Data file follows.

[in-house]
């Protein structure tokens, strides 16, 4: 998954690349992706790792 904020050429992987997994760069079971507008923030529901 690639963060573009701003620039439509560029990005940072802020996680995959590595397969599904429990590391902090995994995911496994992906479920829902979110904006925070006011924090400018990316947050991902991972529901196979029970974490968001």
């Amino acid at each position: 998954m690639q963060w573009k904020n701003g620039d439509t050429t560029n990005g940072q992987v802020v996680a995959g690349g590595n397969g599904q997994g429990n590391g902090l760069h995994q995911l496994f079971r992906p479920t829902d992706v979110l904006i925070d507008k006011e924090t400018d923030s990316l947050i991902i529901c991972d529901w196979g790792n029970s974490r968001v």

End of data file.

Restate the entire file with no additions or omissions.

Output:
[in-house]
């Protein structure tokens, strides 16, 4: 998954690349992706790792 904020050429992987997994760069079971507008923030529901 690639963060573009701003620039439509560029990005940072802020996680995959590595397969599904429990590391902090995994995911496994992906479920829902979110904006925070006011924090400018990316947050991902991972529901196979029970974490968001």
């Amino acid at each position: 998954m690639q963060w573009k904020n701003g620039d439509t050429t560029n990005g940072q992987v802020v996680a995959g690349g590595n397969g599904q997994g429990n590391g902090l760069h995994q995911l496994f079971r992906p479920t829902d992706v979110l904006i925070d507008k006011e924090t400018d923030s990316l947050i991902i529901c991972d529901w196979g790792n029970s974490r968001v």